LEOMINSTER -- Two local men have filed a lawsuit in Worcester Superior Court against Market Basket, alleging that the supermarket violated the law by locking workers in overnight and requiring them to take unpaid breaks.

Leominster residents Daniel Sheridan and Hatsanai Manivong, named as the plaintiffs in the case, claim they are filing the suit on behalf of all night-shift workers, according to the complaint filed in court last week.

Sheridan started working for Market Basket in 1995 and left nearly two months ago. During that time, according to the complaint, he worked on a night crew in both Leominster and Bellingham. His jobs included stocking and washing floors, among other duties.

Manivong performed many of the same tasks from 2010 until 2012.

The complaint alleges that the overnight shift runs from 8 p.m. to 7 a.m., all doors and other forms of exit are locked, and no employee working the night shift is allowed to leave for any reason.

It's a company-wide policy in all stores in Massachusetts, according to the complaint.

The plaintiffs allege they were forced to clock out for one hour during their shift, and that the hour was unpaid. Night-shift employees are all locked in, and at most, according to the complaint, they are allowed to go into a room within the supermarket to have their break.

The policy, according to the complaint, has been in place for at least 10 years throughout the state.


The Massachusetts Attorney General's Office and the Department of Workforce Department of Labor and Workforce Development has interpreted the Massachusetts Wage Statute to say that if a worker is required to stay on the premises during his or her break, it must be considered as compensable time because "the worker is not free to go where he or she pleases."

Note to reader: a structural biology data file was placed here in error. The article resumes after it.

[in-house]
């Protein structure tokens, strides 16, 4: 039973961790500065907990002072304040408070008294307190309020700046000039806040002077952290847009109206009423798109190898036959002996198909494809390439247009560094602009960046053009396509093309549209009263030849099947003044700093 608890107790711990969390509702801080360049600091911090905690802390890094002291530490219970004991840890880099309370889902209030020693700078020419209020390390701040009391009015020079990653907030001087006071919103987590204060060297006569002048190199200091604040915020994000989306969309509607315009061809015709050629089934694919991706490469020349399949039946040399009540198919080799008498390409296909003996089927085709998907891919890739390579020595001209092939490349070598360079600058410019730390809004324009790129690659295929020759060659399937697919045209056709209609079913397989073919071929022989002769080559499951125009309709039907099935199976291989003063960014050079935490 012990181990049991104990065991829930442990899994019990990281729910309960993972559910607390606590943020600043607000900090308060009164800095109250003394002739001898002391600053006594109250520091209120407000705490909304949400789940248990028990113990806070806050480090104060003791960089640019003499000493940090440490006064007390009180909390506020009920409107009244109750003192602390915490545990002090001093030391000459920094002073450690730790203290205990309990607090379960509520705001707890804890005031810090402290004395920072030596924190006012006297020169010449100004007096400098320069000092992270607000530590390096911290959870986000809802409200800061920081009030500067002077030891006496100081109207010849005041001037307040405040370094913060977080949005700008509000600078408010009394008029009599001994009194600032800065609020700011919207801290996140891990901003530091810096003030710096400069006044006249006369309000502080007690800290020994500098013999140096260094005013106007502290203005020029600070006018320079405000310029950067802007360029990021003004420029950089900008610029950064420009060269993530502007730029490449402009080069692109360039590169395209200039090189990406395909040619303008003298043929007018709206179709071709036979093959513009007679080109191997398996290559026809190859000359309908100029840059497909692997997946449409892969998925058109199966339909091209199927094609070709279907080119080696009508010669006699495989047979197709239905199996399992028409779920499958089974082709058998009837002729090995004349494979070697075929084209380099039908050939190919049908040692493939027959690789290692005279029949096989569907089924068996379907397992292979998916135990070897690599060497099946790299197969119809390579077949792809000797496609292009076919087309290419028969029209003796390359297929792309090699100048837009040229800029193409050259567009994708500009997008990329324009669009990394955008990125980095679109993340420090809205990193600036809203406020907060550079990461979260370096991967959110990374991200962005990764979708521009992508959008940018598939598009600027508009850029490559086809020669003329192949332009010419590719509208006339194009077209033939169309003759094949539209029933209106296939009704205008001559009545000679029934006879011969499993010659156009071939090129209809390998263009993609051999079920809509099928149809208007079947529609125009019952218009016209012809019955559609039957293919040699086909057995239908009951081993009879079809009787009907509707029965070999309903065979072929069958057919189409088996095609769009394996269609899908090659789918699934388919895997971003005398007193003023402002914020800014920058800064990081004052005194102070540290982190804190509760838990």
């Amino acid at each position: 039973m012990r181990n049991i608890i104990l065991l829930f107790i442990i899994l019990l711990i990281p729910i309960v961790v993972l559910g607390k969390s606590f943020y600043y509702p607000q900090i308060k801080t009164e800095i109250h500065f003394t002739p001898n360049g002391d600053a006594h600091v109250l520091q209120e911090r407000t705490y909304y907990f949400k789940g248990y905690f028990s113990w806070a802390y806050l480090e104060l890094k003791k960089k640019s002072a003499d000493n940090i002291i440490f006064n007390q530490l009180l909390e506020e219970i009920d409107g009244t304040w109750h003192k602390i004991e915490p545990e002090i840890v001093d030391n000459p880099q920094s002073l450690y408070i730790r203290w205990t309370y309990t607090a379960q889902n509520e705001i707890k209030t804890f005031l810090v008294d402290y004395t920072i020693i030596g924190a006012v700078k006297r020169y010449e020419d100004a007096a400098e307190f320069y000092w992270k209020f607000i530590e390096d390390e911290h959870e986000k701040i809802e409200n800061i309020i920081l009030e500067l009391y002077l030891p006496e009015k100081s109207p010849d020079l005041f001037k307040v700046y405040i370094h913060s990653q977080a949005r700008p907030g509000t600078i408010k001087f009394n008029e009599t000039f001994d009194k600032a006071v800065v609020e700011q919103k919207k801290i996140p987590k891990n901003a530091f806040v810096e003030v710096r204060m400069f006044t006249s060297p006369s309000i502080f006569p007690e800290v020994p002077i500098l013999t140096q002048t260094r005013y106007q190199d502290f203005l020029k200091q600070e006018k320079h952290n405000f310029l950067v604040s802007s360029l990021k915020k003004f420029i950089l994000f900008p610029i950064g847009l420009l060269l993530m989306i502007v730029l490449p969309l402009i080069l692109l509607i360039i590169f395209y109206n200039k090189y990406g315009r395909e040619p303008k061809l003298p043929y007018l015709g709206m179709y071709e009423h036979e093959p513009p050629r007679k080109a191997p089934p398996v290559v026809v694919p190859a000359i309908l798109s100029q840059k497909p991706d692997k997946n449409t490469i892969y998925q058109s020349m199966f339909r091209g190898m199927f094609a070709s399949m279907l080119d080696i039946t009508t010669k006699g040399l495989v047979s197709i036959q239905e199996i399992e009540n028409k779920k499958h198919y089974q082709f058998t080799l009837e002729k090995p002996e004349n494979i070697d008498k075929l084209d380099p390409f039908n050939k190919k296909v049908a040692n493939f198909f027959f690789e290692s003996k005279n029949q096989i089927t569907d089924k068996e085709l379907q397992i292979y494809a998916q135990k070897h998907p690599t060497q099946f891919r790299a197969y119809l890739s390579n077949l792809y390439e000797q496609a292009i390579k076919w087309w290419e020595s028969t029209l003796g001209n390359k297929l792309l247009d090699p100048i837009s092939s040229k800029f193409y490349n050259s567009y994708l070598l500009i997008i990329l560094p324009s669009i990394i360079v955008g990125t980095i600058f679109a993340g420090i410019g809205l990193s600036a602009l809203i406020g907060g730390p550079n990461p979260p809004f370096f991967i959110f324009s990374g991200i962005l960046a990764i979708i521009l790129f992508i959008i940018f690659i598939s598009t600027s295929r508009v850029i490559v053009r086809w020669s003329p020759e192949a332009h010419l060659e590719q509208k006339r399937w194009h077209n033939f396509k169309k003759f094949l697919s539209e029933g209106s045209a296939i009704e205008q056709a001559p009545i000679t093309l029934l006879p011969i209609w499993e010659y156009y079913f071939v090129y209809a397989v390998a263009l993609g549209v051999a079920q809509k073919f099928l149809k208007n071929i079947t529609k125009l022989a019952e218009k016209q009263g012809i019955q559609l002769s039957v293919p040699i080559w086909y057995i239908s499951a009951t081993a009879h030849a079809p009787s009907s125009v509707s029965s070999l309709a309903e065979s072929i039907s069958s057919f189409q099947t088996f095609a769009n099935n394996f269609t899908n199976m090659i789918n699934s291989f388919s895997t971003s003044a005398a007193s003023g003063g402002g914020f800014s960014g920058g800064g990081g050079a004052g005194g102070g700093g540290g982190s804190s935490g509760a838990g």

There are as many as 200 Market Basket employees working the night shift every day in the state, according to the complaint.

Peter Delano, one of the attorneys working on the case, said the plaintiffs are looking to be compensated for past lost wages, interest, and attorney's fees and costs.

Both plaintiffs left the company before the filing of the suit, and their reasons for leaving had nothing to do with the lawsuit or with the ongoing power struggle between the competing ownership factions of the supermarket, Delano said.

Since filing the suit, Delano said the plaintiffs found themselves "overwhelmed" with the media attention their suit was generating, and "are not interested in giving any further interviews."

Delano said it is his understanding that on at least one occasion, Sheridan approached his direct supervisor with his concerns.

"He felt like he should be able to go check on his kids or get a hamburger or something," he said. "I don't know verbatim what was said when he questioned his manager, but it was basically a shrug of the shoulders."

He said there is an easy solution to the problem.

"All they would have to do was have a manager on duty with keys letting them leave," he said.

Delano said that as of Thursday he had not heard from any Market Basket representatives, and he is not sure if the company has even been served yet with the complaint.

Messages left at the grocery chain's Tewksbury headquarters were not returned Thursday.

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